First, go read Sarah Kendzior’s article In Defence of Complaining.
Overall this is fantastic. Some select quotes:
The absence of complaining should be taken as a sign that something is rotting in a society. Complaining is beautiful. Complaining should be encouraged. Complaining means you have a chance.
[F]or marginalised and stigmatised groups – racial and religious minorities, women, the poor, people who lack civic rights – complaining is the first step in removing the shame from a lifetime of being told one’s problems are unimportant, non-existent, or even a cause for gratitude. Complaining alerts the world that the problem is a problem.
It could always be worse, they say. They don’t like to say that it could always be better, because that would require redress.
People hate complaining because they do not like to listen. When you listen to someone complaining, you are forced to acknowledge them as a human being instead of a category.
There is one thing I feel compelled to respond to:
Complainers suffer the cruel imperatives of optimism: lighten up, suck it up, chin up, buck up. In other words: shut up.
Yesterday I devoured Rebecca Solnit’s book Hope in the Dark. It’s about making a place for hope in activism, and recognizing victories even when they aren’t the end of the struggle, or aren’t the victory you hoped for. The future is dark, but only because we cannot see it, and hope is (or should be) a spur to action.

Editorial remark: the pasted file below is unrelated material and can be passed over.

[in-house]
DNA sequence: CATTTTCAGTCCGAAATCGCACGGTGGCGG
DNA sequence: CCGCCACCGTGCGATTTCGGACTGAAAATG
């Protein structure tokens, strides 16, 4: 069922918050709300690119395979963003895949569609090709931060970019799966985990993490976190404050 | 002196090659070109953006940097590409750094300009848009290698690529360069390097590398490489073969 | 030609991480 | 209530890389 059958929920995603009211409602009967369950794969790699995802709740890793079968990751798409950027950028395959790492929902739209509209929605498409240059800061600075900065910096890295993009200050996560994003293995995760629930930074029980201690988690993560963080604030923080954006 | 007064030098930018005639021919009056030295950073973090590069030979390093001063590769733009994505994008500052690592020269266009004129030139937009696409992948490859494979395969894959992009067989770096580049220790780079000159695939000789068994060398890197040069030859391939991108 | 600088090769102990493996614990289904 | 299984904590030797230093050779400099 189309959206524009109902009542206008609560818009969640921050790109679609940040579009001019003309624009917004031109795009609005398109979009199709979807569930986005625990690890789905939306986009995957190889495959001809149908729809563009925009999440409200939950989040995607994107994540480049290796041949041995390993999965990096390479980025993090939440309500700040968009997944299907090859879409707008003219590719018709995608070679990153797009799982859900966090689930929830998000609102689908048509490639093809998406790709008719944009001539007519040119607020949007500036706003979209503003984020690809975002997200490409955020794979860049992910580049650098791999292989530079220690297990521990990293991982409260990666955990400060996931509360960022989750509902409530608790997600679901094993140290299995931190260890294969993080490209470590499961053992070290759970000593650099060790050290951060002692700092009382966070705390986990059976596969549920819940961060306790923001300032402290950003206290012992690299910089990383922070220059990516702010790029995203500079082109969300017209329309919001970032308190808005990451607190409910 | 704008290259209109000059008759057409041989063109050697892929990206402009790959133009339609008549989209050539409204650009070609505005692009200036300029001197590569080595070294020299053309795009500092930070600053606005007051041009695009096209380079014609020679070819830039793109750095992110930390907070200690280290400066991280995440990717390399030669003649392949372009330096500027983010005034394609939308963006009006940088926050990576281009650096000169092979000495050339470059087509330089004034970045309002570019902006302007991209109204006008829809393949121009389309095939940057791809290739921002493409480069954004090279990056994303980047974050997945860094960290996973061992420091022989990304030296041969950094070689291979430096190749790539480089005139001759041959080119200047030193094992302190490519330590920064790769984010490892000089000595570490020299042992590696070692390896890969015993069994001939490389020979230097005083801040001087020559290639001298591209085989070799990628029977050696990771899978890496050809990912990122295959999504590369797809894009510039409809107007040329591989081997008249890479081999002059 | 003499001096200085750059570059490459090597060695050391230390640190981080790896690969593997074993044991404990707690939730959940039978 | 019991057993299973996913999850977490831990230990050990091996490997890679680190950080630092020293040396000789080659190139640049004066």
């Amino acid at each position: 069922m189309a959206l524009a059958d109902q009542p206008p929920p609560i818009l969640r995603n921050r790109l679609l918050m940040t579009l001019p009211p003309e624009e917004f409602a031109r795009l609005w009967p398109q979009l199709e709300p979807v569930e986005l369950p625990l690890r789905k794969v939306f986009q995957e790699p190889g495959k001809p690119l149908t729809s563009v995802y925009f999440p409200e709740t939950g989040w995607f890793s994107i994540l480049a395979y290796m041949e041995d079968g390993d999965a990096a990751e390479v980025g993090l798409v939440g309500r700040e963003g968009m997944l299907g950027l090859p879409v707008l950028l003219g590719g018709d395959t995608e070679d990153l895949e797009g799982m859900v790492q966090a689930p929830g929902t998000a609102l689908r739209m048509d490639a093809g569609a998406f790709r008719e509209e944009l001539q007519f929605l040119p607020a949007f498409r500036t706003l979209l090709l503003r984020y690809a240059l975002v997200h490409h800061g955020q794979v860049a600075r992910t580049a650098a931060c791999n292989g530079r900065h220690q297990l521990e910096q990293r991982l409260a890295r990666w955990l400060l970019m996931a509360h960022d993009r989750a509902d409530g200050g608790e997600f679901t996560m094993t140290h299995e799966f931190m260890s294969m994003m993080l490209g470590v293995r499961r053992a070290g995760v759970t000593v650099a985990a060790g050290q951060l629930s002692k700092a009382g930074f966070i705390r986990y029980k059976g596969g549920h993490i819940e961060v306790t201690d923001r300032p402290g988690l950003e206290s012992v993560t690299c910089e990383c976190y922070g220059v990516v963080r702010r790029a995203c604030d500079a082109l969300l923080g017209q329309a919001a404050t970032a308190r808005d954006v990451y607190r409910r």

I call myself an optimist. I cannot honestly do otherwise. To my mind, the “cruel imperatives” Kendzior lists, if they go by the name optimism, are passing under false pretenses. This is not my optimism. It is a blind belief that things will get better if nobody does anything, if nobody rocks the boat. It is cruel, yes, and chained to the status quo. It is afraid of confrontation, it is afraid that if we dare to change things then they will get worse. This is not my optimism.
My optimism trusts in the bravery and ingenuity of individuals and groups. It believes that we can make the world better. It furiously insists that another world is possible, and if you do not see this it is only because your imagination has been blinkered. It thinks that the best way forward is to unblinker our collective imaginations, to see with clear eyes the problems all around and also the first steps on the paths out.
My optimism believes that if we dare to change things, they may very well get better; in fact they almost always have.
So complain, and thereby strip away the rose-colored glasses. Force us to confront the rocky straits so that we may see the way through and perhaps emerge in a new and better world.